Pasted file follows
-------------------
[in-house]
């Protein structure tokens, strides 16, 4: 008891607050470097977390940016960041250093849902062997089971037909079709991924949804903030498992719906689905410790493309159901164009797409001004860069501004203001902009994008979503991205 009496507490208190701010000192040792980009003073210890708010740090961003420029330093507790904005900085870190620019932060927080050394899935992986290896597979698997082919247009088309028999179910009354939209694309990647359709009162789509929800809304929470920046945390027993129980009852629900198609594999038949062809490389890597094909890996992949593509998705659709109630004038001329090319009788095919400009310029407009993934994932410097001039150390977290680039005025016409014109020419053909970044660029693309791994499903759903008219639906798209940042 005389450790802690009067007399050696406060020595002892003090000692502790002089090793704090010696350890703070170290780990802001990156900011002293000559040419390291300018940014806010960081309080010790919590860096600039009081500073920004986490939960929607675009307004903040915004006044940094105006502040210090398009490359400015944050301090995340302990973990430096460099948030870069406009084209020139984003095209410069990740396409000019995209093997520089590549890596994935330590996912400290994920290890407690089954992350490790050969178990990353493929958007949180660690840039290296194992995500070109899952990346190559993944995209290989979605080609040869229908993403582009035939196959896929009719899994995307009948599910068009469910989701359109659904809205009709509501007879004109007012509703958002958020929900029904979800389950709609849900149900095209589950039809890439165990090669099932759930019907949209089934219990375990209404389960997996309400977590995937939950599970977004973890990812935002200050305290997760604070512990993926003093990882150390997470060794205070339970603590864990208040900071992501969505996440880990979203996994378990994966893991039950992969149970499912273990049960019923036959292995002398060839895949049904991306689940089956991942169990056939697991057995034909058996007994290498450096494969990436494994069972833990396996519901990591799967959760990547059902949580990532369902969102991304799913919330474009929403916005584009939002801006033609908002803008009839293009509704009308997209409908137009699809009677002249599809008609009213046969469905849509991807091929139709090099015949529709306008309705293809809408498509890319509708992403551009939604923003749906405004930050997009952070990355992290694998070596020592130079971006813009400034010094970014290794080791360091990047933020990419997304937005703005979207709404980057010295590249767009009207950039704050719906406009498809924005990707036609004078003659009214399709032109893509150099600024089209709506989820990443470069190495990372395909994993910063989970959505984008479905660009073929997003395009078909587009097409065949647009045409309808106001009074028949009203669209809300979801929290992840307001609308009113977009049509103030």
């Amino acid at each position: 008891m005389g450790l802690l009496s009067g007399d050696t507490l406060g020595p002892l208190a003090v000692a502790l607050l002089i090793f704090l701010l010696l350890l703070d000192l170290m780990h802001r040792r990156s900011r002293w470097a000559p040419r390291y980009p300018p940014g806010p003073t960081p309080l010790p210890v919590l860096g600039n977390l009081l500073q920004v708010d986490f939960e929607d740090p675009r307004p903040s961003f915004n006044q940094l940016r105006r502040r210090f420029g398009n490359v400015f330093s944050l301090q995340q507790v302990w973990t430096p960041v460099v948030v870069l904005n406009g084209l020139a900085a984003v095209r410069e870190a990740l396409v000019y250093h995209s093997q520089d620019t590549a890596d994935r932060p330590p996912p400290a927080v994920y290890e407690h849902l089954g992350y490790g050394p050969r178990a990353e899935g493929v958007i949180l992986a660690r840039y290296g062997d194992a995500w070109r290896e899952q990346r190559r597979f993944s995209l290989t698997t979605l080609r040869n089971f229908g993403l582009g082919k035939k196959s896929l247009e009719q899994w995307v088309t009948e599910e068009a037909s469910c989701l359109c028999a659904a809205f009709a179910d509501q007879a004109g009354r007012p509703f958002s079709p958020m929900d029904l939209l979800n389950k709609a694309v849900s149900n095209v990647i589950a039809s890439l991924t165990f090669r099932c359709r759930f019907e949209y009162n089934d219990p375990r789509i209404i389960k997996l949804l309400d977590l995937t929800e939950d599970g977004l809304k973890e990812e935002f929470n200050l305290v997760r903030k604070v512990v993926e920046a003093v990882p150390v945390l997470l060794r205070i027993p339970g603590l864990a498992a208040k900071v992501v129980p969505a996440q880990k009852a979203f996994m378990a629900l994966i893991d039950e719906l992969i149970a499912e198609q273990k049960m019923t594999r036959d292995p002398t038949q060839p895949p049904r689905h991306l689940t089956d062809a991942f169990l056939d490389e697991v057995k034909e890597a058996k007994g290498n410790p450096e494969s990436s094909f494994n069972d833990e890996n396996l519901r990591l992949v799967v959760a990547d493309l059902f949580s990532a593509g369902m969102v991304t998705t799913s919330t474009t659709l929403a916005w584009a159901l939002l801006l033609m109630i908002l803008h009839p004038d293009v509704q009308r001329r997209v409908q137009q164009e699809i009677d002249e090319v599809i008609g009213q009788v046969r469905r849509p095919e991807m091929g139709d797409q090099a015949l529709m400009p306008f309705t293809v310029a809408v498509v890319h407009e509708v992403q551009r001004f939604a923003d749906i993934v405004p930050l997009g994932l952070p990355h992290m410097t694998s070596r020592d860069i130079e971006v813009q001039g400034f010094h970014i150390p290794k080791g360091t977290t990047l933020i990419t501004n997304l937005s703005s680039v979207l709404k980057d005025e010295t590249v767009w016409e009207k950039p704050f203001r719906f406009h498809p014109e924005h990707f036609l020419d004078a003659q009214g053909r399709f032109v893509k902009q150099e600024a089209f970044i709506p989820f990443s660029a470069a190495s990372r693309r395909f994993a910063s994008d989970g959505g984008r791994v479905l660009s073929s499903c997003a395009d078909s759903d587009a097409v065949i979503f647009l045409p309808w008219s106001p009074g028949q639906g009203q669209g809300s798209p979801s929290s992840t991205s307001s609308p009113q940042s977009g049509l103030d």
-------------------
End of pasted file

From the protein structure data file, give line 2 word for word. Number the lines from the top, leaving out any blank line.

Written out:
């Protein structure tokens, strides 16, 4: 008891607050470097977390940016960041250093849902062997089971037909079709991924949804903030498992719906689905410790493309159901164009797409001004860069501004203001902009994008979503991205 009496507490208190701010000192040792980009003073210890708010740090961003420029330093507790904005900085870190620019932060927080050394899935992986290896597979698997082919247009088309028999179910009354939209694309990647359709009162789509929800809304929470920046945390027993129980009852629900198609594999038949062809490389890597094909890996992949593509998705659709109630004038001329090319009788095919400009310029407009993934994932410097001039150390977290680039005025016409014109020419053909970044660029693309791994499903759903008219639906798209940042 005389450790802690009067007399050696406060020595002892003090000692502790002089090793704090010696350890703070170290780990802001990156900011002293000559040419390291300018940014806010960081309080010790919590860096600039009081500073920004986490939960929607675009307004903040915004006044940094105006502040210090398009490359400015944050301090995340302990973990430096460099948030870069406009084209020139984003095209410069990740396409000019995209093997520089590549890596994935330590996912400290994920290890407690089954992350490790050969178990990353493929958007949180660690840039290296194992995500070109899952990346190559993944995209290989979605080609040869229908993403582009035939196959896929009719899994995307009948599910068009469910989701359109659904809205009709509501007879004109007012509703958002958020929900029904979800389950709609849900149900095209589950039809890439165990090669099932759930019907949209089934219990375990209404389960997996309400977590995937939950599970977004973890990812935002200050305290997760604070512990993926003093990882150390997470060794205070339970603590864990208040900071992501969505996440880990979203996994378990994966893991039950992969149970499912273990049960019923036959292995002398060839895949049904991306689940089956991942169990056939697991057995034909058996007994290498450096494969990436494994069972833990396996519901990591799967959760990547059902949580990532369902969102991304799913919330474009929403916005584009939002801006033609908002803008009839293009509704009308997209409908137009699809009677002249599809008609009213046969469905849509991807091929139709090099015949529709306008309705293809809408498509890319509708992403551009939604923003749906405004930050997009952070990355992290694998070596020592130079971006813009400034010094970014290794080791360091990047933020990419997304937005703005979207709404980057010295590249767009009207950039704050719906406009498809924005990707036609004078003659009214399709032109893509150099600024089209709506989820990443470069190495990372395909994993910063989970959505984008479905660009073929997003395009078909587009097409065949647009045409309808106001009074028949009203669209809300979801929290992840307001609308009113977009049509103030």